One advantage to pursuing FIRE is the combination of high net worth and low spending needs.

The tax law generally favors lower income, regardless of net worth. The Obamacare subsidy is an rare example that not only follows this principle, but is available with a fairly high income.

Available if your Modified Adjusted Gross Income (MAGI) is below 4 times the poverty level, this “line” is quite generous for being eligible or a tax credit. In 2018, that is $48,560 for a single person or $65,840 for a married couple.

A good post at GoCurryCracker covering tax minimization and Obamacare, although written in 2015, is still a very good look at the tax tradeoffs.

Each year since 2014, we have used the Covered California exchange to search for and choose the plan that best optimizes our particular situation. We originally projected our spending level to be $70,000 per year. Of that, we thought that we might pay around 20K of that on health care.

But we have received a very large subsidy each year by keeping our MAGI below the 4X poverty line. This coming year for example, we will receive about $20,000 in subsidies and have a premium of $125 per month covering the two of us. That plan is a Gold Coinsurance plan with Kaiser. It has zero deductible, but a whopping $7200 per person out-of-pocket maximum.

We have chosen Bronze plans most years, which are the closest to the high-deductible catastrophic insurance we prefer. That’s just us. As rare medical users, with no prescriptions, we rarely go into see a doctor, so it makes sense to keep our premium low and roll the dice, so to speak.

We like to Play With FIRE, right?

Our Upcoming Problem — Massive IRA RMDs

There is just one problem with limiting our income. We are not doing any Roth conversions. A large portion of our net worth is tied up in IRA accounts and the tax bill is like a time bomb ticking away.

When we reach the age of 70.5, we will have Required Minimum Distributions (RMDs), which will force us to start withdrawing 3.6% and more each year from our accounts. Here is a table from the IRS that shows how much you have to withdraw year by year.

For us, my husband is 62 and I’m now 59. Assuming I continue on Obamacare until age 65, that will only leave us two years to get money moved over. Once we hit the RMD age, the law only allows the amount over that RMD to be converted to a Roth.

The new tax law makes it even more tempting to convert now rather than wait. The 24% tax bracket for a married couple goes all the up to $315,000. But as California residents, we would pay 10.3% on that extra money. Couple that with the loss of $20,000 in Obamacare subsidies, we have decided not to convert any time soon. We most likely will move out of the state when the time comes.

So for now, we are keeping our income under the “line” and taking the subsidy.

I See a Bright Future! Don’t You?

What About the Future?

It is so hard to predict the future. Everyone tells us we can’t forecast the stock market. No one has a crystal ball. And yet, we are supposed to retire early not being able to guess what we are going to pay for health care in our future.

What should we do? What did we do?

Honestly, for us, we did two things. First, we are what many call fatFIRE. Count us as examples of people who overshot the goal post. In this post from Fritz at TheRetirementManifesto, he discusses the unknowns of health insurance costs as one of the big factors to consider when picking your target FIRE number.

The second thing we did was to just say “what the heck” and quit anyway. Figure it out later. Not all things are going to be known. As I wrote about in my post about backpacking, it’s all about flexibility and adapting. You can plan and plan, but the reality is that things will change.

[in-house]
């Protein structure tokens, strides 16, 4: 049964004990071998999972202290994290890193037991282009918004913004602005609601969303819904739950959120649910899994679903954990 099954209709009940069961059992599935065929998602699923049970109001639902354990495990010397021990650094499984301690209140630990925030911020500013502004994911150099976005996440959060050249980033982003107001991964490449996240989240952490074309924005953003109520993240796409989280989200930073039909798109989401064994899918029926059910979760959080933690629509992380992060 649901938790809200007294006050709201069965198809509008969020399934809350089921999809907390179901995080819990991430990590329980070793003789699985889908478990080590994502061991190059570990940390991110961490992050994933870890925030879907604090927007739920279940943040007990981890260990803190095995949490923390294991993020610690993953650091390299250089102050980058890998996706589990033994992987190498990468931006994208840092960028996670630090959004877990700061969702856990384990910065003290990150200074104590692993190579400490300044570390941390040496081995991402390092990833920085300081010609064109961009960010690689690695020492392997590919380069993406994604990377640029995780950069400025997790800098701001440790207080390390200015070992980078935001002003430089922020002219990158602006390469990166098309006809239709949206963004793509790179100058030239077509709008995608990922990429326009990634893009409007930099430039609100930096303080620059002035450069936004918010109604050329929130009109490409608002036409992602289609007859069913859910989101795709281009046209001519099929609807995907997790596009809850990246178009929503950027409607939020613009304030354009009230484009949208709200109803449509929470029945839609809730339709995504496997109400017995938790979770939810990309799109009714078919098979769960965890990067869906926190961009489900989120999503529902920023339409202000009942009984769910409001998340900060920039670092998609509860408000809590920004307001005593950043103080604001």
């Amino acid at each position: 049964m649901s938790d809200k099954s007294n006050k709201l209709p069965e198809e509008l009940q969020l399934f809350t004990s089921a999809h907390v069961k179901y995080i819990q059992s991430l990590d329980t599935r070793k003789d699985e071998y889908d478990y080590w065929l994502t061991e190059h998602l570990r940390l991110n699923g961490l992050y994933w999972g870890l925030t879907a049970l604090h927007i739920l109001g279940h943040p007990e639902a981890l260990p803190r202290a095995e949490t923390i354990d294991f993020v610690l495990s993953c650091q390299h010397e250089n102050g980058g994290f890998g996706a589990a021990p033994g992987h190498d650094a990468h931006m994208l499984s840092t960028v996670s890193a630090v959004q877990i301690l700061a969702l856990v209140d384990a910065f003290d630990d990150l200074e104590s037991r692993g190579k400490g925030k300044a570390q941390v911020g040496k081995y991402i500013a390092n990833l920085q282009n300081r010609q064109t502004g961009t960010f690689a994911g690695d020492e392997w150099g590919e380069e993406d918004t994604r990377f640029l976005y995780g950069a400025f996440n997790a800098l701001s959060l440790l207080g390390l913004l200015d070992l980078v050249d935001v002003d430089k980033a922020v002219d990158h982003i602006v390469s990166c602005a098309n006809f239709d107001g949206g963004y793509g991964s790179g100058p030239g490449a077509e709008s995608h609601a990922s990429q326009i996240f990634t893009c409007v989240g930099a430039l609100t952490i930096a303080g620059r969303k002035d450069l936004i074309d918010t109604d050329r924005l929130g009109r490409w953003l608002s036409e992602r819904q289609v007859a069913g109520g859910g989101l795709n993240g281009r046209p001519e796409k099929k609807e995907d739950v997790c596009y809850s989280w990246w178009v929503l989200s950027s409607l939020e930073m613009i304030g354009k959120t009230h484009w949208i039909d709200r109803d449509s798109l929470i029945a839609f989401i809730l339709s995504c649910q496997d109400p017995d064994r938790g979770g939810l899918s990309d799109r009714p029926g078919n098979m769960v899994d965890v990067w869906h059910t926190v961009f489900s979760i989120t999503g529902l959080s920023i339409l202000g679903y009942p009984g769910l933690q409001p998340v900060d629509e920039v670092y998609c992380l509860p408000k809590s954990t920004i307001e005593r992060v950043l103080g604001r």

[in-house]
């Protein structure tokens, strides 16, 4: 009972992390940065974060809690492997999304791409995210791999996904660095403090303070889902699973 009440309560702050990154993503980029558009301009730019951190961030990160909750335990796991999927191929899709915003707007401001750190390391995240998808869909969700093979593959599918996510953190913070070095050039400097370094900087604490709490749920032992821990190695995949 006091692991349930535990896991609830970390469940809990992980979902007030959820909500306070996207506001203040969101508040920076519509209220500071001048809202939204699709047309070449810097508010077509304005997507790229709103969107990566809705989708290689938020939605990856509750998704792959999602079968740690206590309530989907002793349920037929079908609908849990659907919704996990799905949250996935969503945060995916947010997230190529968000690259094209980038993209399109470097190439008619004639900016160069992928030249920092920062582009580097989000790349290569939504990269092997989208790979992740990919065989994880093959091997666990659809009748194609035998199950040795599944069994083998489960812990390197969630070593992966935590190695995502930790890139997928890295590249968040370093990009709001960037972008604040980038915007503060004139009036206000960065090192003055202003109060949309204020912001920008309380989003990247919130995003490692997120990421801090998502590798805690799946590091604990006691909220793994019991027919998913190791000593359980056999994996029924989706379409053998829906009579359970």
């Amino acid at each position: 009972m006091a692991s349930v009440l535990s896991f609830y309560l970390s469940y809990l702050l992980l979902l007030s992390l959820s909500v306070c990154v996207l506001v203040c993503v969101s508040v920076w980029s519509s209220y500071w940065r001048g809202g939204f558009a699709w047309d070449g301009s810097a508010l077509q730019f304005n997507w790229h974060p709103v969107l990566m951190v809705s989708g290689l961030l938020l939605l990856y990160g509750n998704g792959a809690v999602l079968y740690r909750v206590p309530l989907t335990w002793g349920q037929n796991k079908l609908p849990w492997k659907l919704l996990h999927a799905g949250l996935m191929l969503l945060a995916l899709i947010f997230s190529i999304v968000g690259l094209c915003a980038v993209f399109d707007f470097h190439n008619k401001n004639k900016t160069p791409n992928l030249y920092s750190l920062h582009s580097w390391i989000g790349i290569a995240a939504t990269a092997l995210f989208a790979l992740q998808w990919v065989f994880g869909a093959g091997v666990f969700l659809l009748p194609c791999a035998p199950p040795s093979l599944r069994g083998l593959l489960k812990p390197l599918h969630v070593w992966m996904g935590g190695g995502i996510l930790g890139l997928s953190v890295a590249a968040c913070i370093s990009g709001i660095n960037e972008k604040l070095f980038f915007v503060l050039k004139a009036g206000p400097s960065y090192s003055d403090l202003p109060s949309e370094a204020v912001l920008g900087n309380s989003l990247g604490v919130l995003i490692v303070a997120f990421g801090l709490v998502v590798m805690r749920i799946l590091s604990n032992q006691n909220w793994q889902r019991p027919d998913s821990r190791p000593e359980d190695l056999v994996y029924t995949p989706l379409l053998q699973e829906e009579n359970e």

This is one of the main reasons I stay engaged in the financial arena and learn from a lot of smart people out there. It is incredibly helpful to see what others are doing to solve these tricky problems.

Follow Me!

What are Other Early Retirees Doing?

Finding out what others are doing can be tricky. For instance, Tanja from OurNextLife has a great post regarding their health insurance decision making. But she also wrote a post warning that famous bloggers are earning money from their websites and may not be a good comparison for you as an early retiree.

That said, here are some posts that I recommend taking a look at to see how others in the FIRE community have tried solving this problem:

Here are some other posts that I found helpful when considering the complex subject of health care costs:

And one last thought is simply to try to be healthy and make smart decisions to lower your costs. This post by White Coat Investor has a lot of ideas and recommendations to consider.


What are your plans for funding health care? Do you think it is simple math to estimate your 25X Health Care Costs? Have you already retired and are navigating the unknown waters like we are?



  1. Baby Boomer Super Saver

    Thank you for such a thoughtful and informative post, Susan! I look forward to reading the other articles you linked to as well. Figuring out health insurance is difficult all around. Besides trying to catch up my retirement savings, health insurance is another thing that keeps me at my job for the time being.

    • Susan

      I hope these articles help people like you to get this part of the retirement plan estimated better. Finding out what others are doing really helps all of us, especially as you make the plan to leave work. Good luck getting there. I know you are close.

  2. Dave @ Accidental FIRE

    “what the heck” and quit anyway. Figure it out later.

    I want to do this, but my risk tolerance just isn’t there. I envy you and others who have the cahones.

    Right now I need to stay where I’m at with my employer plan and part time status. To be honest keeping my foot in the working world part time has served me well in many ways. In other ways, not so much. Like everything, ying and yang.